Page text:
Rating: About Ratings
Opens: 03/24/2017
Running Time: 103
Rated: R
Cast: Jake Gyllenhaal, Rebecca Ferguson, Ryan Reynolds, Hiroyuki Sanada, Ariyon Bakare and Olga Dihovichnaya.
Crew: Director: Daniel Espinosa. Producers:Bonnie Curitis, David Ellison, Dana Goldberg and Julie Lynn. Executive Producers: Don Granger and Vicki Dee Rock. Screenwriters: Rhett Reese and Paul Wernick. Cinematographer: Seamus McGarvey.
REVIEW: By: Lana K. Wilson-Combs

When it comes to exploring life on Mars, maybe scientists should just leave well enough alone. Otherwise, their search could lead to a “monstrous” discovery much like the one in the new, sci-fi adventure movie “Life.”

Although “Life” “borrows” from Ridley Scott’s classic, “Alien,” this outer space cautionary tale from director Daniel Espinosa (“Safe House” and “Child 44”) has a few thrilling wrinkles of its own thanks to the screenwriting team of Rhett Reese and Paul Wernick (“Deadpool”).

It also has Ryan Reynolds (“Deadpool”), Rebecca Ferguson (“The Girl on the Train” and “Florence Foster Jenkins”) Jake Gyllenhaal (“Nocturnal Animals”) and a capable supporting cast.

“Life” centers around an eclectic crew aboard the International Space Station. There’s Dr. David Jordan (Gyllenhaal, “Nocturnal Animals”), flight engineer, Rory “Roy” Adams (Ryan Reynolds, “Deadpool”), Quarantine and Centers for Disease Control’s specialist Dr. Miranda North (Rebecca Ferguson, “The Girl on the Train” and “Florence Foster Jenkins”), pilot, Sho Murakami (Hiroyuki Sanada), eco-biologist Dr. Hugh Derry (Ariyon Bakare, “Rogue One: A Star Wars Story”) and their brave captain, Katerina Golovkin (Olga Dihovichnaya).

Their mission involves using a robotic arm to capture a package that contains soil samples from Mars. It’s a pretty big deal because after studying the samples, it proves there is indeed life on the Red Planet.

This discovery has attracted so much attention back home, that even some school kids held a contest to name the alien. They chose Calvin.

While Calvin initially appears simply as a squiggly little organism in a petri dish, it soon morphs into something much bigger and sinister.

This shape-shifting entity also develops incredible strength and intelligence and can slip and slide its way through vents. Calvin’s goal is to destroy Earth.

Of course, this crew isn’t about to let that happen. They put up a valiant and exciting fight trying to contain Calvin. You know it’s a losing battle if a blow torch barely dazes this thing. And once it takes hold of you, well let’s just say you begin to see red.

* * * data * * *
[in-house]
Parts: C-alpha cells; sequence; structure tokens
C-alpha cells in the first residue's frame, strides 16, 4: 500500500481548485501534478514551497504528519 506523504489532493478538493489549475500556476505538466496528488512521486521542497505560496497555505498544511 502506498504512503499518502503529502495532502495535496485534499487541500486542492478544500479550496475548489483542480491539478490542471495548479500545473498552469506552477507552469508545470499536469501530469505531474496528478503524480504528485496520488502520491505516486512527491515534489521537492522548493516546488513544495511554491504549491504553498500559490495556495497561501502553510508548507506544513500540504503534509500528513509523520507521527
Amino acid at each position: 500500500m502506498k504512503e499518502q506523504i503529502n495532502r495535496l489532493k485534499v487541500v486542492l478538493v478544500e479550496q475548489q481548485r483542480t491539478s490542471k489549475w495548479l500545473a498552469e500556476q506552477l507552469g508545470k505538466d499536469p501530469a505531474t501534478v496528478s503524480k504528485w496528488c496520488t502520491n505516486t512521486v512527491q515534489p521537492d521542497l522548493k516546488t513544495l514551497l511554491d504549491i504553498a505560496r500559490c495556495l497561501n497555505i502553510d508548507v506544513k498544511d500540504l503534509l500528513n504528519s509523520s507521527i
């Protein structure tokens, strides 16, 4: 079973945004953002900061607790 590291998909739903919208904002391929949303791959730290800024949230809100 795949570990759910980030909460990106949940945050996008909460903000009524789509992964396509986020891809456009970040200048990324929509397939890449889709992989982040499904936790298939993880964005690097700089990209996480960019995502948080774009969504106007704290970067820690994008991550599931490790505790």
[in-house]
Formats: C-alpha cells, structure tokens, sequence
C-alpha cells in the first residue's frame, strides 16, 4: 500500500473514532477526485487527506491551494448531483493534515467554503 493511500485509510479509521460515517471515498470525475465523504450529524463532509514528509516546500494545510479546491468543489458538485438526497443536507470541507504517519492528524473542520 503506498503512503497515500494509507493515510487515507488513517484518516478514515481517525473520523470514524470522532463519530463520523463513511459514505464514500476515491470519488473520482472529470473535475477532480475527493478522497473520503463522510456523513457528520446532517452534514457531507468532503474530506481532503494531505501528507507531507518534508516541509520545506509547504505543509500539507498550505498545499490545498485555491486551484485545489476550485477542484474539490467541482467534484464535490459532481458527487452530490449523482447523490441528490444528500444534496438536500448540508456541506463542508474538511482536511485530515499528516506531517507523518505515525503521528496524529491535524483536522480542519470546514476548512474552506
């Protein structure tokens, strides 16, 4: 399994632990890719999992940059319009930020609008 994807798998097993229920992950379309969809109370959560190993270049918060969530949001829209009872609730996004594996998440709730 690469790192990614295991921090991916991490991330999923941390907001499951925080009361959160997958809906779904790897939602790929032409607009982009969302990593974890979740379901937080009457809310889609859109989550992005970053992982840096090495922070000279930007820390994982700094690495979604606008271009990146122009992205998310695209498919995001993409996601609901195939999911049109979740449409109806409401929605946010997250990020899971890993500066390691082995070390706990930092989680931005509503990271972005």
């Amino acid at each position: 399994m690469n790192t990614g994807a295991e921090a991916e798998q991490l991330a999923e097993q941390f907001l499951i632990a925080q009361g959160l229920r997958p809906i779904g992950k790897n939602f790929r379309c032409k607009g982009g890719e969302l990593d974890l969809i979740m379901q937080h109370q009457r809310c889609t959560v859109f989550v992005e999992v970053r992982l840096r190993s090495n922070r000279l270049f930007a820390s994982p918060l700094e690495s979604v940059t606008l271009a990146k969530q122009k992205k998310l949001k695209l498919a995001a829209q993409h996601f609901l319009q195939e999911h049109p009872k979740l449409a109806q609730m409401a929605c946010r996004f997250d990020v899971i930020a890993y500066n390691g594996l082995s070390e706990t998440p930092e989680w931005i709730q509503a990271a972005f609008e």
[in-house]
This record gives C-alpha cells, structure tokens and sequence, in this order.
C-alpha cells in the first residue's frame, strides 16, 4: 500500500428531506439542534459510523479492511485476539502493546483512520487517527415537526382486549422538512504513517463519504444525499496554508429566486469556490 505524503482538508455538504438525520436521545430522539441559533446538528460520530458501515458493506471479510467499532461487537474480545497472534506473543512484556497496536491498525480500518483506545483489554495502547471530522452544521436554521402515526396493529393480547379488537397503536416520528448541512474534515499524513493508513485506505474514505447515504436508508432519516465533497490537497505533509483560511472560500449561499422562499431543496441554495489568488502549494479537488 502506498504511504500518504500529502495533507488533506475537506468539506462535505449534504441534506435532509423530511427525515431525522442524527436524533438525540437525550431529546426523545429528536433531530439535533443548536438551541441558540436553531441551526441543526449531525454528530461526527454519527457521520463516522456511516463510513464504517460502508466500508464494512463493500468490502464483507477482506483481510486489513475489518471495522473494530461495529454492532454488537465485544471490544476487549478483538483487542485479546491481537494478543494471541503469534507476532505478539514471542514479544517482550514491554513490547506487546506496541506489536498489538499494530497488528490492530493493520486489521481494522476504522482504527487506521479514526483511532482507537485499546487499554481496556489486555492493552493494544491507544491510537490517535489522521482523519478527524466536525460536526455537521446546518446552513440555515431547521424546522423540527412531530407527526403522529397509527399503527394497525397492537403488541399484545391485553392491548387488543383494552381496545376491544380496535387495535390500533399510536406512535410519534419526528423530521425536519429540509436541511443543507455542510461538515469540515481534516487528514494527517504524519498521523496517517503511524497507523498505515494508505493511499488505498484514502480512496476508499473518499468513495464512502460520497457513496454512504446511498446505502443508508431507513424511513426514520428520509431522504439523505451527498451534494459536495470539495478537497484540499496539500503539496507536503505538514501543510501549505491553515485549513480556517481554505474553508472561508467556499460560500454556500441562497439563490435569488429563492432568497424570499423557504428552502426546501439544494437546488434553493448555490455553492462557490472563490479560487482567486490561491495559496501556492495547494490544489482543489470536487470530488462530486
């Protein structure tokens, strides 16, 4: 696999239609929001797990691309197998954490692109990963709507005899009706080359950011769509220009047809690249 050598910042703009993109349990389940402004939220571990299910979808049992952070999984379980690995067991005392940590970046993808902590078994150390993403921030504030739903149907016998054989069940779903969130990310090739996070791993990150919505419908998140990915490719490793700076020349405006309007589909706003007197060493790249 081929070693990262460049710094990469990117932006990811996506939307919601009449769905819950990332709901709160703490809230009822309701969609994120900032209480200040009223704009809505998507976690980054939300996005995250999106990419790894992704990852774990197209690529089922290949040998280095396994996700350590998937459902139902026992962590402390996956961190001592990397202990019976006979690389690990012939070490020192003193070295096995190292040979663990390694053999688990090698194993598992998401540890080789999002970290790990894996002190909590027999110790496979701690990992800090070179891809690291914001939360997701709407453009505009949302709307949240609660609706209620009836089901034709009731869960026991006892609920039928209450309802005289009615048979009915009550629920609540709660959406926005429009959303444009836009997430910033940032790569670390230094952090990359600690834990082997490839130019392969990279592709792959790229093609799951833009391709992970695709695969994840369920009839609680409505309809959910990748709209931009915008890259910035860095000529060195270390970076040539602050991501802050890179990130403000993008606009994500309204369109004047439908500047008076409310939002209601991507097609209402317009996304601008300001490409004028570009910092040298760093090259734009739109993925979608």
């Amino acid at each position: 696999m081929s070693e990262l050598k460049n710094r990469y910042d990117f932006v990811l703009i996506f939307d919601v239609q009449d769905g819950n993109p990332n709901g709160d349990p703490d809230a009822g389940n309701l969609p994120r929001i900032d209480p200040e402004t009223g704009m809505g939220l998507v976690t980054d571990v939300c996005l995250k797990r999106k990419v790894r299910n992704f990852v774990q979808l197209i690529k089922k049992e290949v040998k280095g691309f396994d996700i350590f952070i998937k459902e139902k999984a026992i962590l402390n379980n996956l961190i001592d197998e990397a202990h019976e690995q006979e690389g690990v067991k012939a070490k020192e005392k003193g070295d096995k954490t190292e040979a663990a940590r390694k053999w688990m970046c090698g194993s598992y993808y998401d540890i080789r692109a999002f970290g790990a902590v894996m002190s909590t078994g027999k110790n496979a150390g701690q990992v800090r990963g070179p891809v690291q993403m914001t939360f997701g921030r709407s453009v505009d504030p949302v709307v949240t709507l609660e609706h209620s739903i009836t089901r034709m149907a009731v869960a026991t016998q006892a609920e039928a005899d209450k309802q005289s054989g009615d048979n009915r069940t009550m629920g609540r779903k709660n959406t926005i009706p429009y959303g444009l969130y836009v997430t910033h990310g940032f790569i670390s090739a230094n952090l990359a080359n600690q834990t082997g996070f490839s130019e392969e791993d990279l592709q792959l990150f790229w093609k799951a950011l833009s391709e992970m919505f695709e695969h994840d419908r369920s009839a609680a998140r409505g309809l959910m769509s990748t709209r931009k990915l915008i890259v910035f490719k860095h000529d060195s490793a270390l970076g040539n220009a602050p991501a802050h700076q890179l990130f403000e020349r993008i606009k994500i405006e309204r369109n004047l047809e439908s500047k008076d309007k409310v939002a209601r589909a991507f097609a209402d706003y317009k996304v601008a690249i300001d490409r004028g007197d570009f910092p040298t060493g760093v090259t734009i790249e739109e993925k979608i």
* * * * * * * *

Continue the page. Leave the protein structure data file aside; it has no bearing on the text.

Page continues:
Combine that with a claustrophobic setting and you have a creepy, effective little thriller that pops with suspense and packs a walloping ending that’s just begging for a sequel.

“Life” is good.

Editor's Note: Be sure to catch my movie talk segment on the Kitty O'Neal Show Fridays at 6:40 p.m. on radio station KFBK 1530 AM and 93.1 FM.

Check Out This Trailer For "LIFE"

Lana K. Wilson-Combs is a member of the Broadcast Film Critics’ Association (BFCA), the Black Reel Awards Voting Academy and a Nominating Committee Voting Member for the NAACP Image Awards.

Rated: PG-13
Opens: 03/24/2017
The Sense Of An Ending

Rated: R
Opens: 03/24/2017

Rated: PG
Opens: 03/17/2017
Beauty And The Beast

Rated: PG-13
Opens: 03/10/2017
Kong: Skull Island

Rated: R
Opens: 03/03/2017

Rated: R
Opens: 02/24/2017
Get Out


Lady Sings The Blues Title: Lady Sings The Blues
Year Released: 1972
Running Time: 144
Production Company: Paramount Pictures
Director: Sidney J. Furie
Director of Photography: John A. Alonzo
Screenwriter: Suzanne De Passe
Author: By: Lana K. Wilson-Combs

REVIEW: When you’ve watched a movie so many times that you basically know the dialogue verbatim, that movie really means something and resonates with you.

The 1972 autobiographical drama, “Lady Sings the Blues” is the one for me. No matter how many times I see it, it never gets old.

Directed by Sidney J. Furie (“Iron Eagle” and “Superman IV: The Quest for Peace”), “Lady Sings the...

Miss Sloane <b>(March 21)</b> Title: Miss Sloane (March 21)
Year Released: 2016
Running Time: 132
Production Company: EuroCorp
Director: John Madden
Review By: Lana K. Wilson-Combs


Jessica Chastain delivers another big, bold and memorable performance in “Miss Sloane.”

Directed by John Madden (“The Second Best Exotic Marigold Hotel”), this political thriller stars Chastain (“The Huntsman: Winter’s War”) as an impeccably dressed, cold-blooded, heavy hitting Washington, D.C. lobbyist who knows not just how to play the game, but win at it too.